While focusing on debt resolution would seem like a counterintuitive approach to stimulate lending to small and medium-sized businesses (SMEs), it was an issue that local stakeholders, particularly banks, pointed out as a problem.
Without an effective way to resolve debt disputes, local banks were reluctant to lend. They took less risk and required more collateral, all of which hindered small businesses’ access to credit.
Liberia has been working on its commercial law framework for the last seven years. With the World Bank Group’s assistance, in 2011 the country established the Commercial Court to hear commercial disputes, including debt disputes over $15,000.
In addition, to remove the collateral gap constraining lending to businesses and increase access to finance to micro, small and medium enterprises (MSMEs), the World Bank helped Liberia develop regulatory and institutional framework for lending against movable assets. This resulted in the enactment of the Revised Commercial Code in 2010 and subsequently the establishment of a modern, electronic collateral registry.
While these were huge milestones, they weren’t a solution for resolving smaller debts, which are more likely to be incurred by SMEs.
Also as the Commercial Court’s caseload grew each year, it soon became clear that Liberia was lacking a component of the legal framework to handle debt resolution.
Liberia did two things to improve the way to resolve debt in the country. It drafted a new Insolvency & Restructuring Law and launched a mediation program within the Commercial Court, both of which went into effect at the start of 2017.
The new Insolvency & Restructuring Law provides for rehabilitation of businesses in distress and fair liquidation of nonviable businesses with multiple creditors. It also provides a safety net for both debtors and creditors, allowing them to limit their financial losses when a company fails.
“In the past, it was difficult to resolve cases where a debtor had multiple creditors because there was no framework for how to resolve them,” says Judge Mappy-Morgan, Chair of the Commercial Court of Liberia.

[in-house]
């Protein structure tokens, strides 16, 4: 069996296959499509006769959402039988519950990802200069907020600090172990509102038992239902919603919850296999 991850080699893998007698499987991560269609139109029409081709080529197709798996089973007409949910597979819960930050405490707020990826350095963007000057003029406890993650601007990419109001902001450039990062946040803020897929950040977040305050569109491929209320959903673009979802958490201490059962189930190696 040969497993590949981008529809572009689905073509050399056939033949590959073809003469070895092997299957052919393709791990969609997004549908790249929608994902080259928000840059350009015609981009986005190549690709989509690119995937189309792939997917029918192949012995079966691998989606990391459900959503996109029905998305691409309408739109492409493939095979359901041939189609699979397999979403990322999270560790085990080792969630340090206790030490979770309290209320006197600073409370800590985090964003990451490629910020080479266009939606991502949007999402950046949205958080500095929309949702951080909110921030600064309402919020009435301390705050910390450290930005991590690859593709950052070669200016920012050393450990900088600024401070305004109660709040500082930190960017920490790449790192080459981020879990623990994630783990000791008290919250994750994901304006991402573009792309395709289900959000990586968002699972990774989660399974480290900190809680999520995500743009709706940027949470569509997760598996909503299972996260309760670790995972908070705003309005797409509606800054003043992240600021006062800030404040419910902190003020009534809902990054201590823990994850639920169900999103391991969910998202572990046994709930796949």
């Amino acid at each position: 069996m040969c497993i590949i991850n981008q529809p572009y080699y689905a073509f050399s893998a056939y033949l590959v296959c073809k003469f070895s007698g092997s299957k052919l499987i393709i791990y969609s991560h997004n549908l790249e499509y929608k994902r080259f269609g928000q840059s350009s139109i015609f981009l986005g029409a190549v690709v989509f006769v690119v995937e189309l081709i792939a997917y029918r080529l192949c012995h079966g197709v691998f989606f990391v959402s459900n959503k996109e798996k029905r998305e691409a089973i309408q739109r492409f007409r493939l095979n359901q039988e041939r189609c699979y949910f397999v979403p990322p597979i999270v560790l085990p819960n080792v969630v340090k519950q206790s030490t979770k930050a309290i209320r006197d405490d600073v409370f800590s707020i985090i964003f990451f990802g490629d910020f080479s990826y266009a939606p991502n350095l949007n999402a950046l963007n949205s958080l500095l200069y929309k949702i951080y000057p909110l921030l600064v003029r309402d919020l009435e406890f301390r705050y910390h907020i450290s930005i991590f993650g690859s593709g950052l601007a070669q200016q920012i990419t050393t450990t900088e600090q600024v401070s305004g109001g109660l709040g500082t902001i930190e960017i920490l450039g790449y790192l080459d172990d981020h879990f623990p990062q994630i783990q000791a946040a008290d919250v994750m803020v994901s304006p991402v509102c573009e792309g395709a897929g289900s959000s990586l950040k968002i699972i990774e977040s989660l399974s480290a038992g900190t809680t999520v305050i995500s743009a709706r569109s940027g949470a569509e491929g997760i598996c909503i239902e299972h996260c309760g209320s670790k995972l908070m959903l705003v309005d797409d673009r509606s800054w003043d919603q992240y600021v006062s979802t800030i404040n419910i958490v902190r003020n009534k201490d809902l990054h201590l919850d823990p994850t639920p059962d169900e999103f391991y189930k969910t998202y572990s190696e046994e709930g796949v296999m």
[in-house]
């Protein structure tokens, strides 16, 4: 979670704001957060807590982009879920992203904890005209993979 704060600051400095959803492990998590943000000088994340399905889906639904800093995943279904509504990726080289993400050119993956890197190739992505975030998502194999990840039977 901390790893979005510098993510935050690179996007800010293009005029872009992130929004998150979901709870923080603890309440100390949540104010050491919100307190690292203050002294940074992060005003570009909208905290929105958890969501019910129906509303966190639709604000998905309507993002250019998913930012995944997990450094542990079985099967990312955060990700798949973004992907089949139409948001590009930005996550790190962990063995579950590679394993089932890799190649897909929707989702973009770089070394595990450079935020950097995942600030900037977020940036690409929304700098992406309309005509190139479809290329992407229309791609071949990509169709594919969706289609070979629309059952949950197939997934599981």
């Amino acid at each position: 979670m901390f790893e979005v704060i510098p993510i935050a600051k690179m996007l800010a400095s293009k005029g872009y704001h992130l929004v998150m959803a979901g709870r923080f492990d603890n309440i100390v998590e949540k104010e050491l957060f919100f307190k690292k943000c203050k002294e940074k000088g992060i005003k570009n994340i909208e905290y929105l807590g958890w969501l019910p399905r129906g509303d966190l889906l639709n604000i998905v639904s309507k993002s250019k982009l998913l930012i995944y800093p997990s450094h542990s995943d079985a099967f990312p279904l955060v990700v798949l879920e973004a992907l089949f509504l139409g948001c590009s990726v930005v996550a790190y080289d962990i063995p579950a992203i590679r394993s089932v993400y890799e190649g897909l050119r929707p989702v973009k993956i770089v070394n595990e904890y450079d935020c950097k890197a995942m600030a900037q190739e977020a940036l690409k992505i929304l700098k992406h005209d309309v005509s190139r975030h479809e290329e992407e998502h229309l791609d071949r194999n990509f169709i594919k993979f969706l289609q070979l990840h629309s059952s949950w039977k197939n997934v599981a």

Judge Mappy-Morgan herself has had such cases at the Commercial Court.
“The Insolvency & Restructuring Law is important in reaching fair resolution of those cases for the multiple parties involved,” she said. Judge Mappy-Morgan will present Liberia’s insolvency reform experience at a peer-to-peer session during the 2017 Africa Round Table (ART) on insolvency reform jointly hosted by the World Bank Group and INSOL International, on 9-10 November 2017 at Mauritius.
Also, the newly-established mediation program within the Commercial Court took on its first set of debt-related cases, successfully settling most disputes in one day to the satisfaction of both parties.
For example, there was a case again a business owned by three people that had an unpaid bank loan. Since two owners couldn’t be found, the case proceeded against the remaining owner, who insisted that he wasn’t personally liable. The bank initially refused to compromise on amount or full liability of the remaining owner. However, over a three-hour mediation session, the bank was persuaded to lower demands and the owner was persuaded to pay one-third of the amount and to assist in the location of other partners. This case presents a negotiated series of actions to resolve the case that wouldn’t have been achieved in a single ruling by the court for one side or the other.
In another case, there was a claim of rent by a deceased’s estate against a relative. The tenant insisted he owed no money but was persuaded over the span of two mediation sessions that timely settlement was in his interest, and he agreed to return for another session.
Here the intractable tenant was persuaded to pursue settlement. Had the case gone to court, a court ruling would have taken longer to reach and would have cost more.
The Insolvency & Restructuring Law and the mediation program are the latest additions in Liberia’s effort to improve access to credit to businesses and support the growth of the private sector.
Efforts are ongoing to build capacity of lending practitioners, insolvency administrators and lawyers on the nuances of movable asset financing and resolving insolvency. Since the collateral registry was deployed in 2014, a total of 1,283 financing statements relating to transactions valued at US$264 million have been registered, with women-owned businesses accounting for over 80% of the active registrations.
“These reforms are critical to raising banks’ confidence in lending, which is expected to improve access to credit, particularly for SMEs. The World Bank Group is continuing to help Liberia strengthen its financial infrastructure, including working with the Central Bank of Liberia and other key stakeholders to improve the credit reporting system and to bridge the huge information asymmetries in the financial system,” said Frank Ajilore, IFC Country Representative in Liberia..
Officials at the Central Bank of Liberia have expressed confidence that banks will start using mediation, and that their confidence in insolvency as a tool for recovery will grow.
“With these reforms, the confidence level of lenders is increasing, and this is something that all stakeholders need to support,” said Milton Weeks, Executive Governor of the Central Bank of Liberia.
This project was supported by the Swedish International Development Agency (SIDA) through IFC's Conflict Affected States in Africa Initiative (CASA). CASA supports private sector growth, investment, and job creation in Africa's fragile and conflict affected states.